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Ravenloft is my pet peeve when it comes to settings. I don't like it, it's too dark for my tastes, but occasionally I had to survive through it, although for a brief time.

Something I never got clear is the set of rules for magic in Ravenloft. My DM introduced harsh situations and troubles associated to enchantments on Ravenloft, but I am not sure if they were in-house development or actual rules. Could you please explain ?

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As a player, it's completely understandable to find Ravenloft somewhat frustrating -- especially if you're not expecting it, and its associated changes.

The setting itself is highly unorthodox: Each "domain" in Ravenloft is controlled entirely by its ruler, who typically sees and knows all. Each domain may, in fact, have different effects on spells.

The idea behind the Ravenloft setting is to create the feeling of fear -- fear which may be somewhat alien to the typical D&D role player, who may have (easily) become accustomed to his spells always working, his might always creating "right," and the "good guys" winning.

If this style of play frustrates you, I recommend discussing that with your DM and attempting to work within the group to discourage the setting as a whole.

That said, you may find the setting fun, challenging and exciting in new ways if you understand this goal and become comfortable with it. Your DM is not just messing with you; chances are good that he is tired of the same-old, same-old, and that the flexibility of the Ravenloft setting provides him the opportunity to challenge you.

As a player, the biggest warnings about Ravenloft (and as a DM, I would absolutely forewarn my players about this) are:

  • Magic, enchantments and psychic powers do not always work the way you intend
  • The Mists will inherently mess with your minds
  • Most likely, nothing is as it seems
  • Combat is not always the right answer
  • The lord of a domain is always -- always -- considerably more powerful than you can ever hope to be. Do not mess with him/her.

If this isn't for you, then it isn't for you: Like I said above, chat with your DM and explain your concerns. If it turns out that this is up your alley, then dive in with both feet, check your expectations at the door, and have a blast with it!

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I didn't know that much about Ravenloft, and it just got WAY more appealing to me. –  Numenetics Aug 20 '10 at 3:01
    
It helps that, when I was a big gamer in my teens, Ravenloft was easily my favorite D&D setting -- largely for these reasons. :) I was also a Call of Cthulhu fan. Nowadays, I have to say my current DM's D&D setting is my new favorite, but it's for similar reasons: Check your expectations at the door and roll with it! :) –  John Rudy Aug 20 '10 at 3:05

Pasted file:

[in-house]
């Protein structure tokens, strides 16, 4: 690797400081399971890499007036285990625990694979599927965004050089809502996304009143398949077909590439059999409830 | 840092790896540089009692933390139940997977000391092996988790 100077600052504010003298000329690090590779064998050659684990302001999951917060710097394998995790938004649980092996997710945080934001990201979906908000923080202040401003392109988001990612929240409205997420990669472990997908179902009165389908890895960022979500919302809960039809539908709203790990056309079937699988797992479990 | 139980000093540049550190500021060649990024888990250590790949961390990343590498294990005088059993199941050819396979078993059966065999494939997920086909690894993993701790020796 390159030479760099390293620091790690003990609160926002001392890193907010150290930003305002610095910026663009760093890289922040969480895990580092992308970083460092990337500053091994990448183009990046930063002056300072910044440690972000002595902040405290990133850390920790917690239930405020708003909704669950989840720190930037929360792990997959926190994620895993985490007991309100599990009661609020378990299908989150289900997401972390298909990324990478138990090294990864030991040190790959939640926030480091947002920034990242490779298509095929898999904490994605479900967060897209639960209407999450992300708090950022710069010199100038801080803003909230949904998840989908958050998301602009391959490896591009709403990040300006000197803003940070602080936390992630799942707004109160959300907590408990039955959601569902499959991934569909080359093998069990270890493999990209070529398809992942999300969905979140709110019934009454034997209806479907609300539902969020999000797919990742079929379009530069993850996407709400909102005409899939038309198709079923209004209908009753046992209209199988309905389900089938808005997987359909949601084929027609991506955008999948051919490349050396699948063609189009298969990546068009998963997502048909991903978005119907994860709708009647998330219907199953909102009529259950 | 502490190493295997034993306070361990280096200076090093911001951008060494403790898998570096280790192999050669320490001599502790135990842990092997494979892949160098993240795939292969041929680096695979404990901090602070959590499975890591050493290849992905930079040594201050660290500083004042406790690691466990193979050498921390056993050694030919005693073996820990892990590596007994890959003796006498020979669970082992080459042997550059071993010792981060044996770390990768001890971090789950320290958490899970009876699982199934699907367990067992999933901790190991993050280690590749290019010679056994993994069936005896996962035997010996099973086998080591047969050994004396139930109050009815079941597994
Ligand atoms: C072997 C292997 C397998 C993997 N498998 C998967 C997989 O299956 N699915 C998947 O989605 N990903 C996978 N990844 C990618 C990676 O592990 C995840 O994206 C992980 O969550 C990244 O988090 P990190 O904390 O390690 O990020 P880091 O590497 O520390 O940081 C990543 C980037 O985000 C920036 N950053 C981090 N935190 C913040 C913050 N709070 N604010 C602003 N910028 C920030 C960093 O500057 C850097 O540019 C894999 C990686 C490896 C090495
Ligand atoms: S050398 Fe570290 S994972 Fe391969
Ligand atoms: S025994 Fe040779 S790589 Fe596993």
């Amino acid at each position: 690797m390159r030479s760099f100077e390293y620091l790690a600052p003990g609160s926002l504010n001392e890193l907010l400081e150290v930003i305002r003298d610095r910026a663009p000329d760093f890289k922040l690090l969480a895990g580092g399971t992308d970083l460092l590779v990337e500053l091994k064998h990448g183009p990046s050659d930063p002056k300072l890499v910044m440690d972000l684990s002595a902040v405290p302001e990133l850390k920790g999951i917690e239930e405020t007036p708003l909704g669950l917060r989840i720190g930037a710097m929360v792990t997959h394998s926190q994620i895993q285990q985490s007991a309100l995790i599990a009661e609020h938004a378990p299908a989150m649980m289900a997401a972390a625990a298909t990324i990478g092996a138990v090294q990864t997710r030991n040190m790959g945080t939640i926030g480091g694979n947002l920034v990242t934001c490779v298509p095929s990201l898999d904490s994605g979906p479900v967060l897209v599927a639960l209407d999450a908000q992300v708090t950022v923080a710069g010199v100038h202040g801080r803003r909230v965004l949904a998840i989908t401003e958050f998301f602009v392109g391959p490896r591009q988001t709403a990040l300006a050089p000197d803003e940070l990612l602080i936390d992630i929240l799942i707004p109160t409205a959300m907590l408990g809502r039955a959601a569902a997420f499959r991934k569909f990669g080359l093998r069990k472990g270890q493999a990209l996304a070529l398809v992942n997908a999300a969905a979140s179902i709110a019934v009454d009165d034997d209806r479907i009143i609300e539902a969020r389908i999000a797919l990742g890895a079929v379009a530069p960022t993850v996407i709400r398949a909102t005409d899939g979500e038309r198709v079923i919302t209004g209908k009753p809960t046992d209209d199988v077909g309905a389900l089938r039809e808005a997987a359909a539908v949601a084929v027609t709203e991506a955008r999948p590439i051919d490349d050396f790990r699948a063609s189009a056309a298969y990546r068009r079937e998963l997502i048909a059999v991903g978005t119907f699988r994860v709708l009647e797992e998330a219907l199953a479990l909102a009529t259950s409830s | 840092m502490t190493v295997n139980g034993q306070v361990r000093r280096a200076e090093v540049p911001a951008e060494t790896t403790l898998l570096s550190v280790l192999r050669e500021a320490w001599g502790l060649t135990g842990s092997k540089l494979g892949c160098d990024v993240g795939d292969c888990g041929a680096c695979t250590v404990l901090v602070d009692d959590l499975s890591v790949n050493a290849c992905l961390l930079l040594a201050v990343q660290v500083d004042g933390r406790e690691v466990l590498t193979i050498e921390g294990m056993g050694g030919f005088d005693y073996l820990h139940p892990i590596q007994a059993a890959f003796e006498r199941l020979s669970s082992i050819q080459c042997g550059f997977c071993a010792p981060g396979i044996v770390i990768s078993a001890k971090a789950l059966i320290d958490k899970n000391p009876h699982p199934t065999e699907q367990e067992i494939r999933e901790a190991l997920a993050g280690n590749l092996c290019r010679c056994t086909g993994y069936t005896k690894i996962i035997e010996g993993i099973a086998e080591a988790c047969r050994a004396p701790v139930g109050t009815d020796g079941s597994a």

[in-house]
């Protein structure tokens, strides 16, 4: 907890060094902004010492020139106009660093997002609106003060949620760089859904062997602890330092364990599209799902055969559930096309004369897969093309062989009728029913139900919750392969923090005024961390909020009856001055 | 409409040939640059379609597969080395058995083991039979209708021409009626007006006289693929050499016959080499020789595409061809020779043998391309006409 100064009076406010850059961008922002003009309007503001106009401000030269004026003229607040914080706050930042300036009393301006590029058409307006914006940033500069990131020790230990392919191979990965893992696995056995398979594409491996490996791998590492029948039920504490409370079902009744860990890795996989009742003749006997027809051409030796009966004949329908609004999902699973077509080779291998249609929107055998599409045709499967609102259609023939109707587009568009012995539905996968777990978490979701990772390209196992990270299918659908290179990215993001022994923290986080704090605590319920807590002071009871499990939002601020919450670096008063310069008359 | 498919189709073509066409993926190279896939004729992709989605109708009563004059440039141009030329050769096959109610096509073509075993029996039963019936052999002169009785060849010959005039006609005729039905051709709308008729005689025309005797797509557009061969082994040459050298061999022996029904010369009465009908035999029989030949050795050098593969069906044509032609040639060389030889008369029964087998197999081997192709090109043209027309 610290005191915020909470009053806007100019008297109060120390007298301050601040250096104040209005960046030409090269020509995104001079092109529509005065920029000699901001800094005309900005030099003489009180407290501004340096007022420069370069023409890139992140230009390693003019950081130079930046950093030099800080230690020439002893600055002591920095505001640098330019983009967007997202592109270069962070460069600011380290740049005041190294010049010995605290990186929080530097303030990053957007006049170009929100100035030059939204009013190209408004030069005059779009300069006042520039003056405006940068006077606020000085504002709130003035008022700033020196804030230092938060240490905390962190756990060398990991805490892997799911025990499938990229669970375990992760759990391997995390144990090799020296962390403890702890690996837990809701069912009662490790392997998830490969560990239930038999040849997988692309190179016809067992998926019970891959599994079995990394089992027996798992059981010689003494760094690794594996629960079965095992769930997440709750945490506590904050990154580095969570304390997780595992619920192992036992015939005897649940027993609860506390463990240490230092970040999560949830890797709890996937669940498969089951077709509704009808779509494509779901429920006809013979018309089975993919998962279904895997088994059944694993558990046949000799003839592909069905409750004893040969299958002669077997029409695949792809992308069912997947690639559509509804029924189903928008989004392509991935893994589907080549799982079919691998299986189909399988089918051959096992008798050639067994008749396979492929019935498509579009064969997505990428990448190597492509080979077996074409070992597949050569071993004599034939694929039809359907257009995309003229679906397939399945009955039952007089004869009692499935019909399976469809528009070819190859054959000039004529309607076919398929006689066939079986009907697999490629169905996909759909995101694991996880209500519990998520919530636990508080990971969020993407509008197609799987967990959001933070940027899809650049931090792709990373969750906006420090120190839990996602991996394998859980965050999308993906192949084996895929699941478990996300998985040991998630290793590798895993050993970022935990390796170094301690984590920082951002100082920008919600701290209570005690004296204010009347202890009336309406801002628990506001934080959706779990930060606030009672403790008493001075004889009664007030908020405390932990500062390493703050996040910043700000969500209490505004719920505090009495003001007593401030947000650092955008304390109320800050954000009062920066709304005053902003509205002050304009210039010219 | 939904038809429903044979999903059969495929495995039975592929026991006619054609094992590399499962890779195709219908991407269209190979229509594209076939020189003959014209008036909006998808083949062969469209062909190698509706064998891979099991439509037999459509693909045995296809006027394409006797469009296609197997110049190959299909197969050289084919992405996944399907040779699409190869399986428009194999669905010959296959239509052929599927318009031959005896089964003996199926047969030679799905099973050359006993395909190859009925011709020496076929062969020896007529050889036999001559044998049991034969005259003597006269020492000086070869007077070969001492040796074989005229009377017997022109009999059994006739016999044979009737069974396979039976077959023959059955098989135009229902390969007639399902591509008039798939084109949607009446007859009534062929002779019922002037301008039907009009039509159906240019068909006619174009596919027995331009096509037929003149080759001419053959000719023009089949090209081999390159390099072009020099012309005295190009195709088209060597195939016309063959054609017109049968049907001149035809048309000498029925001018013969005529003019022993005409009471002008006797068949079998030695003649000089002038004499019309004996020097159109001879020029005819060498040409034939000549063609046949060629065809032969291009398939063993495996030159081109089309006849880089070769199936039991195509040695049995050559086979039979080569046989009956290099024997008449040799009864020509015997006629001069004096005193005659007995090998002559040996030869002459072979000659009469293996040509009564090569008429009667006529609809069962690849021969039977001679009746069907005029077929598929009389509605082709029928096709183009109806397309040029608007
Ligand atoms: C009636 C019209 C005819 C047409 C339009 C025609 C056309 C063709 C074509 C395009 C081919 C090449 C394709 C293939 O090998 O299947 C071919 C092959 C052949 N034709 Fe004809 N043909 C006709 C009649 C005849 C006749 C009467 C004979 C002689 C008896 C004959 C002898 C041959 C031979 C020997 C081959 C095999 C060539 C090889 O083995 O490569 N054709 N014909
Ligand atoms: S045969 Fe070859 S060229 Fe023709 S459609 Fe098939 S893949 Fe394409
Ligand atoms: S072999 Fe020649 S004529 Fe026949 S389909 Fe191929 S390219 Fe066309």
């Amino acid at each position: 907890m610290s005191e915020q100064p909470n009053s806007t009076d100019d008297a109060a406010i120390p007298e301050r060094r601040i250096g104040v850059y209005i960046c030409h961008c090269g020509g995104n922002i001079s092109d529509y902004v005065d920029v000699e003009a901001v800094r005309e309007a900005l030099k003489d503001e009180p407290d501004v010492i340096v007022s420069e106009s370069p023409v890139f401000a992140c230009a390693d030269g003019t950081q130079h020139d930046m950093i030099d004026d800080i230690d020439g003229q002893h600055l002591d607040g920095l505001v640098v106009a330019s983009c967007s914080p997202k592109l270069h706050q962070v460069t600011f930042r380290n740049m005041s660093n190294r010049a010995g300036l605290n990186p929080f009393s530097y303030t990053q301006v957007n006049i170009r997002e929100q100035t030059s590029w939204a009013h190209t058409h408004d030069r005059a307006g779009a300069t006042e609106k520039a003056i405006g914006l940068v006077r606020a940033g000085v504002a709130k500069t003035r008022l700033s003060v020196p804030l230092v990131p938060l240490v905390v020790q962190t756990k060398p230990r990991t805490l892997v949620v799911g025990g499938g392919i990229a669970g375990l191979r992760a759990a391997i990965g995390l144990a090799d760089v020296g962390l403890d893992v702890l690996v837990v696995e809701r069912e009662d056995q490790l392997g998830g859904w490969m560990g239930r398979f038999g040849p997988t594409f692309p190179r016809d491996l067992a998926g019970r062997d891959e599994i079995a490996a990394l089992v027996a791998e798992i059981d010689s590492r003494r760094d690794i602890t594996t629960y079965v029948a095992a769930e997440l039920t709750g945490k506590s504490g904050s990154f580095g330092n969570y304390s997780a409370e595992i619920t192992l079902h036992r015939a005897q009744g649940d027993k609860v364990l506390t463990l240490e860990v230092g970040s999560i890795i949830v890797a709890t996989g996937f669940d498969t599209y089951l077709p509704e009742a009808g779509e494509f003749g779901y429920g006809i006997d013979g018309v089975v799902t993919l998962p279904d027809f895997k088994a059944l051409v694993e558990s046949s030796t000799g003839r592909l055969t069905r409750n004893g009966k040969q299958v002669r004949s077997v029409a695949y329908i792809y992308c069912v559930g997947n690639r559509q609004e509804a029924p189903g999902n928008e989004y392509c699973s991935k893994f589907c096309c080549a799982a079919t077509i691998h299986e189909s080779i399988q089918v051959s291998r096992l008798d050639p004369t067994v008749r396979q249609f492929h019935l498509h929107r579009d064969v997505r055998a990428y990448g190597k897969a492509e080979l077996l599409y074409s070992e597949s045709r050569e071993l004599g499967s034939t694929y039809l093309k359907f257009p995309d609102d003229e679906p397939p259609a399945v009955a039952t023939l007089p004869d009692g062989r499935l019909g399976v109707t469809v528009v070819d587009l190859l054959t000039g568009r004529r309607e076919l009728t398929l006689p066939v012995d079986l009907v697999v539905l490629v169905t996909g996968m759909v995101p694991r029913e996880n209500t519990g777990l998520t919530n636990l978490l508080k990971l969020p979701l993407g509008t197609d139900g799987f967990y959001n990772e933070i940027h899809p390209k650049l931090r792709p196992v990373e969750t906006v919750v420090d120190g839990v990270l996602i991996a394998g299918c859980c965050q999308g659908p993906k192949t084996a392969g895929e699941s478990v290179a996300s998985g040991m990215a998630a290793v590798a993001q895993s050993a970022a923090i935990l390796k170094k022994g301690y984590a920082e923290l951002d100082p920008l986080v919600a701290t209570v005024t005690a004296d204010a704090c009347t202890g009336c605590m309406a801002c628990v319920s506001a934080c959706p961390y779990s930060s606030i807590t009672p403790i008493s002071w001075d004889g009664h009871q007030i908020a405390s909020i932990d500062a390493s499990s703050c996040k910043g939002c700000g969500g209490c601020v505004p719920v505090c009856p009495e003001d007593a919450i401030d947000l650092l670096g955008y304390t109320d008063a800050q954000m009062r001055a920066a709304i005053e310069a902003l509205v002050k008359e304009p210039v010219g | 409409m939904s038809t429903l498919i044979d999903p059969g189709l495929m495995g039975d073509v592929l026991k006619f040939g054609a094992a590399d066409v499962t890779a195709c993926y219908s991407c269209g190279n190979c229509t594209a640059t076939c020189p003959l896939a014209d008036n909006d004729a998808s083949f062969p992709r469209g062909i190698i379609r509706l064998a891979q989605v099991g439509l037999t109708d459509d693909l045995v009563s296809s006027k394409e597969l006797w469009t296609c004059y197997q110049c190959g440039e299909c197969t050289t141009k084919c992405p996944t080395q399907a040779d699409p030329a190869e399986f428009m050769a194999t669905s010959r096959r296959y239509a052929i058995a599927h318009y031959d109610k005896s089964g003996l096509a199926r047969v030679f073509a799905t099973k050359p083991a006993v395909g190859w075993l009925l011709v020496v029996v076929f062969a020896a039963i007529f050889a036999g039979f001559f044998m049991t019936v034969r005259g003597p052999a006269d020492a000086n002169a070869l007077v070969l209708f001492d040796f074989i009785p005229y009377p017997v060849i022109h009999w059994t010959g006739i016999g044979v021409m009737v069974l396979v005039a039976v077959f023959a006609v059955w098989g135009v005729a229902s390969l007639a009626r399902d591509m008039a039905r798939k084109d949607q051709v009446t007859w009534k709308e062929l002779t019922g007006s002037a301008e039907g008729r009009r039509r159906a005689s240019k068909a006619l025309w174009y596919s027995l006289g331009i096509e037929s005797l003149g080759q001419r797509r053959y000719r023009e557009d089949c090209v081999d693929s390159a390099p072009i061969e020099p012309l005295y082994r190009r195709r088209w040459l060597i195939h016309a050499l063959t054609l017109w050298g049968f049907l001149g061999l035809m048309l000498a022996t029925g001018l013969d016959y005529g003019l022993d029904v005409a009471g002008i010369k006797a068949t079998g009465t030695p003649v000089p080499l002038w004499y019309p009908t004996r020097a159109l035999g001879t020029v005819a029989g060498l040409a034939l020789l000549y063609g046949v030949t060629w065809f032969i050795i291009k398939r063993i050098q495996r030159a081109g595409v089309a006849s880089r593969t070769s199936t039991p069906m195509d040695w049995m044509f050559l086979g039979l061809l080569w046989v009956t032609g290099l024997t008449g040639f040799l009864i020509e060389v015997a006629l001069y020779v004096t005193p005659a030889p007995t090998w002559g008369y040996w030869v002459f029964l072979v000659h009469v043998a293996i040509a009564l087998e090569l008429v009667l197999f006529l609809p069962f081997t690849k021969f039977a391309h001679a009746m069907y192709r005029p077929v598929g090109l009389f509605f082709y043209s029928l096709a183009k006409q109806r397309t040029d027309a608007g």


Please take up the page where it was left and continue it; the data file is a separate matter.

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There are very specific changes to how spells work. Sometimes spells work differently depending on the domain. Most spells that involve necromancy or summoning are likely to produce uncontrollable results, and most divination spells are subject to misdirection. Your GM probably wasn't messing with you.

Ive run Ravenloft campaigns and played in a few, and one thing many GMs get wrong is that there often is respite for players (at least based on realm descriptions), unless you are dragging a paladin along in your group. Some domains have peaceful or beautiful locations, but published adventures don't really focus on them. Without them, the creepy stuff isn't creepy, and a Ravenloft campaign devolves into an adventure into a new type of Hell, rather than a fantasy version of a Hammer horror film.

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That's a very good point that I hadn't considered. I think the revised campaign setting for 2e touches on that, but it doesn't bring up that contrast in detail. Also gives me some ideas for handling something like CoC. Having things perfectly normal would go an extra step to having players question their sanity. –  migo Mar 15 '11 at 11:34
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Ravenloft has a lot of rules that change how spells work. I don't have the book on me, so I can't give too many specifics. There are quite a few that just don't function (mostly related to summoning or planar travel). A lot of other spells become less effective or have their effects twisted or perverted in some way. Also, many evil spells require a powers check.

The bottom line is that your DM probably wasn't just screwing with you (at least, no more than a Ravenloft DM should).

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